As I’ve attempted to live on first principles, one of the most powerful tools at my disposal has been the ability to opt out of participating in systems that I feel are harmful, unjust, induce deep skepticism, or give power to those who I feel gain such power undeservedly.
Nonparticipation is a powerful and transformative tool. It is a pillar of self-governance. Exploring this principle has had a transformative effect in my life. This idea is so powerful, in fact, that it can seem a bit bewildering in its simplicity. The power in nonparticipation hides in the fact that power relies on participation. If you choose to not participate, you choose to not give power to those who mean to take it.
A very visible example of nonparticipation exists with dietary restrictions. Vegetarians opt out of participating in the meat industry. Vegans opt out of any animal product farming entirely. While the reasoning for such decisions ranges widely from health to ethics, the collective nonparticipation allows these folks to live in accordance with their principles while still eating food required for sustaining existence.
One powerful example in my life is my nonparticipation in social media. Years ago I deleted my Facebook account. When I decided to move out of the US, I also deleted my LinkedIn, Twitter, and Instagram accounts. This represented a liberation from the private surveillance systems constructed in the name of behavioral analytics that are sold to advertisers. A sort of voyeuristic panopticon that exploits our weakness for variable reward and pushes us to participate in a strange sort of corporate surveillance that is ever-consuming in our lives.
I’ll be direct in saying that quitting social media has been one of the most important decisions for my mental and physical health in the last ten years of my life. I spent too much time on Facebook and Twitter keeping track of what was going on. I was hooked on the dopamine rush that comes from the variable reward system that is social media. Architecturally, your Facebook Timeline or Twitter feed isn’t different than playing the slot machines. Very occasionally you hit the jackpot. Hitting the jackpot feels good. A little more often you get a small coin return; that feels ok. Most of the time you get nothing; that doesn’t feel great. You still remember how great getting the jackpot feels, so you pull again. Social media, casual gaming, and email all fall into the variable reward pattern. Our phones and our computers quickly turn into little crowd-sourced dopamine casinos.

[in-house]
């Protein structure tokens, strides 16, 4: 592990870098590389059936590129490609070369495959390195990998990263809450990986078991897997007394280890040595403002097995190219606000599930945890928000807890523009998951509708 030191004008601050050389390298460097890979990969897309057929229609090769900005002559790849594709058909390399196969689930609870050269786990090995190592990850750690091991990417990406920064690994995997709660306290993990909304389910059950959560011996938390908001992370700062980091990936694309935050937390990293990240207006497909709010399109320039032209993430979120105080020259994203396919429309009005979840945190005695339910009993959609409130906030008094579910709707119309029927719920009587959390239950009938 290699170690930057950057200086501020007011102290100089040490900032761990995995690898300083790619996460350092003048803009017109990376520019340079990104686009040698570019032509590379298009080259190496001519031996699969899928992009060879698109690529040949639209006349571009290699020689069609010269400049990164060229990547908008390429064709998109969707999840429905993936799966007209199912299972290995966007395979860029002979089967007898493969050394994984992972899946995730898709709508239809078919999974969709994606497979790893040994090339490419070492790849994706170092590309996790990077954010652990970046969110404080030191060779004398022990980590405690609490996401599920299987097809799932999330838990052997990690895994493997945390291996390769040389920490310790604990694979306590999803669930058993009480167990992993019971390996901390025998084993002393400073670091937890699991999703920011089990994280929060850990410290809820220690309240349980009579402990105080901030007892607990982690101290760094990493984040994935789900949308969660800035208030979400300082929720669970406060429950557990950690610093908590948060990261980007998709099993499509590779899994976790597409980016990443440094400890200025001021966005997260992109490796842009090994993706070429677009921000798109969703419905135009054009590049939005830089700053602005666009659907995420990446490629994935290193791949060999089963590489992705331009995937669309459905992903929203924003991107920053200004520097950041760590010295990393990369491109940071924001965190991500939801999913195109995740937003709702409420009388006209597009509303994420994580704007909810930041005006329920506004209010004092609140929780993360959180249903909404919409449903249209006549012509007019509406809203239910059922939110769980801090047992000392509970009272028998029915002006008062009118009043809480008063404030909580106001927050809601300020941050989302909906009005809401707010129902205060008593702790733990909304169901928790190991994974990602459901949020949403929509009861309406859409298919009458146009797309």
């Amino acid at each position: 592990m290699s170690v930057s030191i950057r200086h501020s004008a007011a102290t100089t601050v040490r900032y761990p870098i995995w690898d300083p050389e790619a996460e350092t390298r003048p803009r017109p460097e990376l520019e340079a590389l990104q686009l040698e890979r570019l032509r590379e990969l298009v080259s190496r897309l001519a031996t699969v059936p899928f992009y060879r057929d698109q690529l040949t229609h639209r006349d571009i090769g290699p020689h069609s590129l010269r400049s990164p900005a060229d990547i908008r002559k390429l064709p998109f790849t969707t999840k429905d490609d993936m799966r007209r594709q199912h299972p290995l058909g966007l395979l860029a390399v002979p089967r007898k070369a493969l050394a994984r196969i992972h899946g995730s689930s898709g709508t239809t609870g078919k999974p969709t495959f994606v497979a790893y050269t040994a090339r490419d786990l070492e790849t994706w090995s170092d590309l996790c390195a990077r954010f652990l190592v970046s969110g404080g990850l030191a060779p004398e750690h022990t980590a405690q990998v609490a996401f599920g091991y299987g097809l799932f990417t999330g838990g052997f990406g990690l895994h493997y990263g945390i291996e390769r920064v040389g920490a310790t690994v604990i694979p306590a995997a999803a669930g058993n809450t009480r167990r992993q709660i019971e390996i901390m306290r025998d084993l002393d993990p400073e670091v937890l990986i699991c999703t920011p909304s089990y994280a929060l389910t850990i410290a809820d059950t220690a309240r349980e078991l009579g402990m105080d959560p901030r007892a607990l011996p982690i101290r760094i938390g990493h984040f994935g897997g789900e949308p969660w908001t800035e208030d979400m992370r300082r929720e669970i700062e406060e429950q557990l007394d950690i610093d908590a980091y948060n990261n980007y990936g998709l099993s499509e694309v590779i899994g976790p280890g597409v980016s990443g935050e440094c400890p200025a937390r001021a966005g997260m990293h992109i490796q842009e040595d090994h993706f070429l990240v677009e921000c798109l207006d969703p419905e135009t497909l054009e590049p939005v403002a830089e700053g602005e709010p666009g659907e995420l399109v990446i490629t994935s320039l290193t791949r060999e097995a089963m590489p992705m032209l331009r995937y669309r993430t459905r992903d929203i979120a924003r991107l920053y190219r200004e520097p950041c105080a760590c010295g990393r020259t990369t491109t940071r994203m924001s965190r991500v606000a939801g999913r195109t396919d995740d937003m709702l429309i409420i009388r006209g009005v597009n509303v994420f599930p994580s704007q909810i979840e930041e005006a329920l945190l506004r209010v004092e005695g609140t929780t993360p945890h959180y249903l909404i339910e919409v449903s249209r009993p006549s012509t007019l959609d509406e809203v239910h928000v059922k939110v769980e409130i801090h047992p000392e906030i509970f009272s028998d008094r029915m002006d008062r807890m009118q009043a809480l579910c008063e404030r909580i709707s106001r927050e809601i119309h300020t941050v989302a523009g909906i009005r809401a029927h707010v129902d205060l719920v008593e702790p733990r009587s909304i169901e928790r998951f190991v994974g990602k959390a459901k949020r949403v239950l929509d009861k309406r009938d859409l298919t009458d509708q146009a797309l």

And what’s in it for Facebook? What’s in it for Twitter? Our attention and our behavior. That data is sold to the highest bidder so that they can return value to their investors. It’s fascinating to think about. We’ve taken the internet, something that represents a vast commons of decentralized servers, and largely replaced it with the equivalent of hanging out in privately-owned virtual shopping malls.
The social media industry is entirely reliant on participation to survive. Your participation is, in fact, the product that these companies sell to their advertisers. I’m not comfortable with that arrangement, and so, I don’t participate.
Of course, cutting off ties to social media might sound inconceivable to some. How will people reach me? How will I keep up with friends and family? What about Facebook groups with people who share common interests? If you have an audience and community, are you supposed to just leave all of that behind? For me: yes, and it has been wonderful. First of all, the important people in your life, and I mean the truly important people, will accommodate a social media free you. I use a combination of messaging apps for various parties, primarily: Signal, Keybase, and WhatsApp. I use email and the telephone for everyone else. I no longer spend any time “crafting” a status message. I don’t check to see if a Tweet, Instagram post or Facebook update got some validation threshold of likes. Instead, I reinvest the time I’ve gained from sparing myself from constant distraction into working on deeply rewarding projects and occasionally writing for this blog.
My nonparticipation in social media lead me to turn down the volume on dopamine-inducing reward seeking, and the deep quiet and clarity of mind have lead me to work on personal projects that are deeply important to me, such as killcord. The focus on reducing the over-stimulation of reward centers stemmed from my discovery of Robert Lustig’s The Hacking of the American Mind, which helped me deepen my understanding that our diet and behaviors have such a deep physiological influence on our ability to be content. But that is a topic for another post.